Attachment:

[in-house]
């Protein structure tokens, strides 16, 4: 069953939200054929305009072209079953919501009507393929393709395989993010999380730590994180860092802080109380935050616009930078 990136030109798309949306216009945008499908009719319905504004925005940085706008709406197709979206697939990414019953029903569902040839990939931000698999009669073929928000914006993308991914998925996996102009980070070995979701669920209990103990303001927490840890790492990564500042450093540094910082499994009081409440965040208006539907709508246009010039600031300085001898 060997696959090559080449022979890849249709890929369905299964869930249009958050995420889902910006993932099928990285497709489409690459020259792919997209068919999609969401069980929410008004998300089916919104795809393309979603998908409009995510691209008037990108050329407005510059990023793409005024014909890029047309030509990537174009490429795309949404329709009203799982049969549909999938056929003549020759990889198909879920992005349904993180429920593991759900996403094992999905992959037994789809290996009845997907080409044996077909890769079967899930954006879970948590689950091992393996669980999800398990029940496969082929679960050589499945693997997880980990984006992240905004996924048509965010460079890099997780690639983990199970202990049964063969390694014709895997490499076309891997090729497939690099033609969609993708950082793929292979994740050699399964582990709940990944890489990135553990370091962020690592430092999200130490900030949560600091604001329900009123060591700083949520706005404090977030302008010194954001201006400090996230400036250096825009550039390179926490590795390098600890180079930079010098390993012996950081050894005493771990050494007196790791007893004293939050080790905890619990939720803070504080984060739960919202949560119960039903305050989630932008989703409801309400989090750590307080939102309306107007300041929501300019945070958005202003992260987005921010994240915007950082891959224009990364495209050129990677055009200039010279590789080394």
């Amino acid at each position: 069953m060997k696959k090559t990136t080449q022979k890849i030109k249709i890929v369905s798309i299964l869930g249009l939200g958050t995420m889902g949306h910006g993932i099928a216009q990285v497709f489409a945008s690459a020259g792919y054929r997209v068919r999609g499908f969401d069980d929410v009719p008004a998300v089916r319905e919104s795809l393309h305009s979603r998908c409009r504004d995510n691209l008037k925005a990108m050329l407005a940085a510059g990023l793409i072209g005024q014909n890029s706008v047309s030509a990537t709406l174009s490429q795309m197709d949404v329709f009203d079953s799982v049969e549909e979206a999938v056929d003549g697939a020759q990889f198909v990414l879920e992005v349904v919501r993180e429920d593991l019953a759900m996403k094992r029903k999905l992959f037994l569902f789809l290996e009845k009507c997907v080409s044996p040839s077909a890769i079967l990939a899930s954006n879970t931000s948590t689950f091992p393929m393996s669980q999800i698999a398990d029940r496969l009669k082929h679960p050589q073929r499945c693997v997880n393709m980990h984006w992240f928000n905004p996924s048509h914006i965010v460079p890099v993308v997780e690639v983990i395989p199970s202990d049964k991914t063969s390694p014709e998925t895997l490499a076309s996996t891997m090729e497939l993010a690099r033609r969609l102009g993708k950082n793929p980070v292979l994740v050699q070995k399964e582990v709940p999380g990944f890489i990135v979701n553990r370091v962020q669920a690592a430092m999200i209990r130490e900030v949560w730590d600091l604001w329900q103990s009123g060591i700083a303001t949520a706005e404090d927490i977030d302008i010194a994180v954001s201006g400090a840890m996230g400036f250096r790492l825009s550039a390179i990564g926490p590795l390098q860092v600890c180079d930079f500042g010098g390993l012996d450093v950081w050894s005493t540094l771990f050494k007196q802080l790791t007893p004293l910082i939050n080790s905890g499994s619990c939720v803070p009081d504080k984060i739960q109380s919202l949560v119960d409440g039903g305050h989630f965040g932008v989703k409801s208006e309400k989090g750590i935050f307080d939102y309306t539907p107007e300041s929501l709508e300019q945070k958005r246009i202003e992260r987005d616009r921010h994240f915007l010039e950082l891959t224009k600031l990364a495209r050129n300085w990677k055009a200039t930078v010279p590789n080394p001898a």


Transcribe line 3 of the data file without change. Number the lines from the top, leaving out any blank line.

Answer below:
């Amino acid at each position: 069953m060997k696959k090559t990136t080449q022979k890849i030109k249709i890929v369905s798309i299964l869930g249009l939200g958050t995420m889902g949306h910006g993932i099928a216009q990285v497709f489409a945008s690459a020259g792919y054929r997209v068919r999609g499908f969401d069980d929410v009719p008004a998300v089916r319905e919104s795809l393309h305009s979603r998908c409009r504004d995510n691209l008037k925005a990108m050329l407005a940085a510059g990023l793409i072209g005024q014909n890029s706008v047309s030509a990537t709406l174009s490429q795309m197709d949404v329709f009203d079953s799982v049969e549909e979206a999938v056929d003549g697939a020759q990889f198909v990414l879920e992005v349904v919501r993180e429920d593991l019953a759900m996403k094992r029903k999905l992959f037994l569902f789809l290996e009845k009507c997907v080409s044996p040839s077909a890769i079967l990939a899930s954006n879970t931000s948590t689950f091992p393929m393996s669980q999800i698999a398990d029940r496969l009669k082929h679960p050589q073929r499945c693997v997880n393709m980990h984006w992240f928000n905004p996924s048509h914006i965010v460079p890099v993308v997780e690639v983990i395989p199970s202990d049964k991914t063969s390694p014709e998925t895997l490499a076309s996996t891997m090729e497939l993010a690099r033609r969609l102009g993708k950082n793929p980070v292979l994740v050699q070995k399964e582990v709940p999380g990944f890489i990135v979701n553990r370091v962020q669920a690592a430092m999200i209990r130490e900030v949560w730590d600091l604001w329900q103990s009123g060591i700083a303001t949520a706005e404090d927490i977030d302008i010194a994180v954001s201006g400090a840890m996230g400036f250096r790492l825009s550039a390179i990564g926490p590795l390098q860092v600890c180079d930079f500042g010098g390993l012996d450093v950081w050894s005493t540094l771990f050494k007196q802080l790791t007893p004293l910082i939050n080790s905890g499994s619990c939720v803070p009081d504080k984060i739960q109380s919202l949560v119960d409440g039903g305050h989630f965040g932008v989703k409801s208006e309400k989090g750590i935050f307080d939102y309306t539907p107007e300041s929501l709508e300019q945070k958005r246009i202003e992260r987005d616009r921010h994240f915007l010039e950082l891959t224009k600031l990364a495209r050129n300085w990677k055009a200039t930078v010279p590789n080394p001898a």